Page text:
Are Small Business Employees Generally Happier?

According to Washington State University, disengaged employees cost the economy at least $300 billion a year. That’s just a safe estimate.

For the short time I worked in telemarketing, before becoming a writer, I quickly came to loathe cubicles. In a vast room with tons of other people talking, tucked away from sight, I
 languished at my desk. I felt numb. No doubt I sounded like a robot on the phone. My numbers reflected my disconnect and lack of happiness. I had a lot of
 sick days and no motivation.

The business I worked for was anything but small. It was a churn-and-burn lead generation machine in which I was but a cog. Now that I work for myself, I’m
 able to take a step back and analyze why the machine was faulty, why the turnover rate was so high.

 

Disengaged employees by the numbers

For one, according to USC Dornsife, a workplace model with cubicles
 and maximized use of office space is a hold out from old times and from recessionary periods.

While larger businesses are maximizing their use of space, they’re minimizing employee
 motivation and happiness. This results in businesses losing $450 million to $550 million a year in profits. And, unhappy employees take around 15 sick days
 a year, something I could once identify with. Anyone who takes that many sick days each year is not engaged with their work or the company culture.

According to Washington State University, disengaged employees cost the economy at least $300 billion a year. That’s just a safe estimate.

 

Small business employees, inherently happier

In contrast, the people I know who work in small offices with a tight team are happier with their jobs than I was, and they’re motivated. Small businesses are perfectly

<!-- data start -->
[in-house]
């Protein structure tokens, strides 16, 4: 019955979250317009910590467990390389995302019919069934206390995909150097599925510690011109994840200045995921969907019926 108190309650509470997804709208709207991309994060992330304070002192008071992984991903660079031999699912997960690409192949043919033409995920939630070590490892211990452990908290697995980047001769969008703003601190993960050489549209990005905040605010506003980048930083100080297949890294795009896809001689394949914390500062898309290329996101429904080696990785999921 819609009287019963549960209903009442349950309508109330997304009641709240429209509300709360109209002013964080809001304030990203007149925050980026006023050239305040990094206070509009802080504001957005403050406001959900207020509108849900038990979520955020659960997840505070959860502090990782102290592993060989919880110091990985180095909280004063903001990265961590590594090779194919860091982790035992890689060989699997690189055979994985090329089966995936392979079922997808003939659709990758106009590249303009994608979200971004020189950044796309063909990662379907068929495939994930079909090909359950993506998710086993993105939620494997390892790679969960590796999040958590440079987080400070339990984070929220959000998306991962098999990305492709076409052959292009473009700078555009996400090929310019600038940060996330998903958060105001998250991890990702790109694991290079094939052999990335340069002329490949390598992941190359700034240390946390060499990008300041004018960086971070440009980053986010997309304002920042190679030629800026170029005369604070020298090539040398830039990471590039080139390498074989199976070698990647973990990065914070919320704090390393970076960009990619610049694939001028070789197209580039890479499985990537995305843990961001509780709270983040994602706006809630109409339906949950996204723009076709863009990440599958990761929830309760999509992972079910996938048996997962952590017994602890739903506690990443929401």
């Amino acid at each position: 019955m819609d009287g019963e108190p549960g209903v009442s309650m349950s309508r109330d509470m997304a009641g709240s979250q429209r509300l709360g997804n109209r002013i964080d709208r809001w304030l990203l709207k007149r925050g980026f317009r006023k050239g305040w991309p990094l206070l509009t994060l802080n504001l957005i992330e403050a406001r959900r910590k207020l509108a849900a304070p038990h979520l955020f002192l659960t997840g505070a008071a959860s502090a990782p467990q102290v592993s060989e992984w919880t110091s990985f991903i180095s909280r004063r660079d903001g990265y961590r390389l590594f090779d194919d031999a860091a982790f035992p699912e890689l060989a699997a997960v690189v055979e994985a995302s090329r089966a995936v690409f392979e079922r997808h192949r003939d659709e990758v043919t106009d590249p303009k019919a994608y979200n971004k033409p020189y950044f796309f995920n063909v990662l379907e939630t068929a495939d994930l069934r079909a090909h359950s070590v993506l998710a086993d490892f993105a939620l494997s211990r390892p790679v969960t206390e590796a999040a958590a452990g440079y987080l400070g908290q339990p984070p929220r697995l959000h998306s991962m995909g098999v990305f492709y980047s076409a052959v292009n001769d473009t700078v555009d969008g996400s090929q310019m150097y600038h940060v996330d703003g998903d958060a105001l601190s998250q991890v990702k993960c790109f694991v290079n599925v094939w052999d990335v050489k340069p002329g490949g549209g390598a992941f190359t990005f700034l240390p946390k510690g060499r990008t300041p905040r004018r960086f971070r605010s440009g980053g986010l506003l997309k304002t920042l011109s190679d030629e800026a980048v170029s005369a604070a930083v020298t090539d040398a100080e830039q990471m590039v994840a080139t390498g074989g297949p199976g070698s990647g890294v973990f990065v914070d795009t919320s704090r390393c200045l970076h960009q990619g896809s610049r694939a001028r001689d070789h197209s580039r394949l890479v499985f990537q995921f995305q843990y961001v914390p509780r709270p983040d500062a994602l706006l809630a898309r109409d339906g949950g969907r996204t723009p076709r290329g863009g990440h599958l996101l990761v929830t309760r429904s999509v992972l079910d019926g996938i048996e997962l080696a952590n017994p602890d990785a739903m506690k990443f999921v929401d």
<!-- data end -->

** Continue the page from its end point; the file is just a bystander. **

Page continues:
equipped to encourage their employees. Here’s a look at why this is often the case.

 

It’s about understanding
.

Have you ever been stuck at the airport, unhappy about the layover, and heard someone you couldn’t see laughing hysterically from somewhere in the
 terminal? If you don’t understand why the person is laughing it’s kind of—well, annoying. Likewise, if you’re stuck sitting at a desk and don’t understand
 why the CEO makes a certain decision, it’s frustrating.

In an article on what drives employee motivation, WSC identifies the basic human need of understanding. Employees are more motivated if they know
 exactly what’s going on with the company.

To back this up, according to TSheets Time Tracking, communication and transparency from management is the number one
 employee happiness factor. Yet only 42% of employees know their company’s vision and values.

In a small business, the vision and core values communication often come directly from the owner. It’s the owner who is most equipped to share this information
 and cultivate culture. Small environments make it easier for owners to communicate with everyone in the office. Employees often feel valued when owners and managers are
 transparent and communicative.

 

It’s about achieving.